Authoritarianism in the Philippines and Brazil with Vicente Rafael & Jorgge Menna Barreto
Center for Cultural Studies at UCSC
This dialogic colloquium enjoins us to learn about and reflect on authoritarianism in Rodrigo Duterte’s Philippines and Jair Bolsonaro’s Brazil. In each of these democracies, what histories and dynamics have contributed to these figures’ rise, and how is their appeal connected to the place of each country in global economies of material and cultural capital? How should we understand their contemporaneity and connection? How have they approached the pandemic’s necropolitical possibilities and challenges? The session will begin with brief opening remarks from Vicente Rafael on Duterte’s Philippines and Jorgge Menna Barreto on Bolsonaro’s Brazil. We will then open to a broader conversation among participants.
Vicente L. Rafael is Professor of History at the University of Washington in Seattle. He works mainly on the cultural politics of the Philippines and occasionally on the United States, focusing on such topics as colonialism, nationalism and postcoloniality; language and religion; translation and technology; and race and empire. His books include Motherless Tongues (2016); The Promise of the Foreign (2005); White Love and Other Events in Filipino History (2000); and Contracting Colonialism (1988).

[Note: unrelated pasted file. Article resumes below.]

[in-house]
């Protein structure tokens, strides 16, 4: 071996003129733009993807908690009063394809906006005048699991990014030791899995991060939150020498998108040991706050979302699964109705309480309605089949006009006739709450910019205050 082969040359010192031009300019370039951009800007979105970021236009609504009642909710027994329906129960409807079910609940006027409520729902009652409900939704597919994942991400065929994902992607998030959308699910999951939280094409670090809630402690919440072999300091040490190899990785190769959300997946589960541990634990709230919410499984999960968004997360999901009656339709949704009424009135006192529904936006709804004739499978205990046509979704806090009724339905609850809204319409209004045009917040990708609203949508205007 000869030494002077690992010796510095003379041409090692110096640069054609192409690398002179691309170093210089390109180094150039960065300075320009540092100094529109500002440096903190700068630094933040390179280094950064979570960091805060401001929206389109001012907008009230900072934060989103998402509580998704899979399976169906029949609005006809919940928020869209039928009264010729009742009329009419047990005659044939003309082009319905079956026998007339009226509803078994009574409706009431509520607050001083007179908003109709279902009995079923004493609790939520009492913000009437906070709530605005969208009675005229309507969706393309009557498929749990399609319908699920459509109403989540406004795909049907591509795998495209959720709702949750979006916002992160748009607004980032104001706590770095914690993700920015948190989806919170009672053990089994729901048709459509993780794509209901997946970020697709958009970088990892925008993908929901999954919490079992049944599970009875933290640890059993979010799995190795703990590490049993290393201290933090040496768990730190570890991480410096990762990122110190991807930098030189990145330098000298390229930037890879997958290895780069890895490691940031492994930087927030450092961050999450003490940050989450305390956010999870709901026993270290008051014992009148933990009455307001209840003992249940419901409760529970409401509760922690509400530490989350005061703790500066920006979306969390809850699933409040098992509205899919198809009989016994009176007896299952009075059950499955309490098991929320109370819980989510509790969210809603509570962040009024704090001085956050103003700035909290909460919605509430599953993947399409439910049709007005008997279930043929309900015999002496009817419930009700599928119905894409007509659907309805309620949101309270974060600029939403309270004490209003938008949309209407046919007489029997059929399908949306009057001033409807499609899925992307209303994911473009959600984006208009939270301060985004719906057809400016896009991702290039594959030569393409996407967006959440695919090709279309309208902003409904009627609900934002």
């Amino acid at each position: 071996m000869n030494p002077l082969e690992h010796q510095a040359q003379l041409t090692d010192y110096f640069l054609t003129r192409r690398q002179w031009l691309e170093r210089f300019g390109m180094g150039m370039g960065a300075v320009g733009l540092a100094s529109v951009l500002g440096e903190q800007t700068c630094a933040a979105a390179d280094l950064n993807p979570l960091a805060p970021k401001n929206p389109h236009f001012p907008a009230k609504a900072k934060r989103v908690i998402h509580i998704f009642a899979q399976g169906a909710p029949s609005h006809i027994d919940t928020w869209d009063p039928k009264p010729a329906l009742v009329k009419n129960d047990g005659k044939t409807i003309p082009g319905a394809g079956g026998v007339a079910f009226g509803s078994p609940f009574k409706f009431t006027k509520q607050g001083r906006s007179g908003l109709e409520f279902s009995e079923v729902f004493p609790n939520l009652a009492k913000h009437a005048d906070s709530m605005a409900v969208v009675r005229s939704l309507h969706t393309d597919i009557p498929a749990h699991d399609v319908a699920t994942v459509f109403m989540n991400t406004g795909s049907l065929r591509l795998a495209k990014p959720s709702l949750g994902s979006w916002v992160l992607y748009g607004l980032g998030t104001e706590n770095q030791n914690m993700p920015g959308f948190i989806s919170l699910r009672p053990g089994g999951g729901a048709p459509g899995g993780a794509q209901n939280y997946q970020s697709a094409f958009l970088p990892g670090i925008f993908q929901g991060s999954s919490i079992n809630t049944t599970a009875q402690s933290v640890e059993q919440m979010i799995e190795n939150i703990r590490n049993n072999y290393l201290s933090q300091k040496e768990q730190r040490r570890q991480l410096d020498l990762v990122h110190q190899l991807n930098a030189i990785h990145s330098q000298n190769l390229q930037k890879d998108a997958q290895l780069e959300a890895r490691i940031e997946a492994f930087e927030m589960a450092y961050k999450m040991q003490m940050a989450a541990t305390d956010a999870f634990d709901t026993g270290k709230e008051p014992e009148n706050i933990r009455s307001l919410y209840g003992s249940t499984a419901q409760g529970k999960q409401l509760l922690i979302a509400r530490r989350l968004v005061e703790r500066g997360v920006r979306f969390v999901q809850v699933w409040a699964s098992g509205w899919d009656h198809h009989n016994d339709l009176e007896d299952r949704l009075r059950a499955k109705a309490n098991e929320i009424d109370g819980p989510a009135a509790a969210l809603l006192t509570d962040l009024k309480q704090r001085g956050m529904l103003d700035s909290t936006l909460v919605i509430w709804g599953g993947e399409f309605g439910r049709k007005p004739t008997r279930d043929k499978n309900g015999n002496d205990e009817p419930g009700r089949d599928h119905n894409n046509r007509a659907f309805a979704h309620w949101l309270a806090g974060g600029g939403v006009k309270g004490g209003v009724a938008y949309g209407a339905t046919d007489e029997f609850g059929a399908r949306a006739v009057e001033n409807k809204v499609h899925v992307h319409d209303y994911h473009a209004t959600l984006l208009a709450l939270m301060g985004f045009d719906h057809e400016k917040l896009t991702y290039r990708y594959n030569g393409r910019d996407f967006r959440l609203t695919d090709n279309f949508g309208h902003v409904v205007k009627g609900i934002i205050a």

Jorgge Menna Barreto is a Brazilian artist and educator who works at the intersection of art and agroecology, focusing on agroforestry. Since 2015, Menna Barreto has been a professor at UERJ, Rio de Janeiro, and he is presently on postdoctoral leave in Europe. In January 2021, he will begin as Assistant Professor in Environmental Art at UC Santa Cruz. He is also the translator of Anna Tsing’s The Mushroom at the End of the World into Brazilian Portuguese, to be launched next year.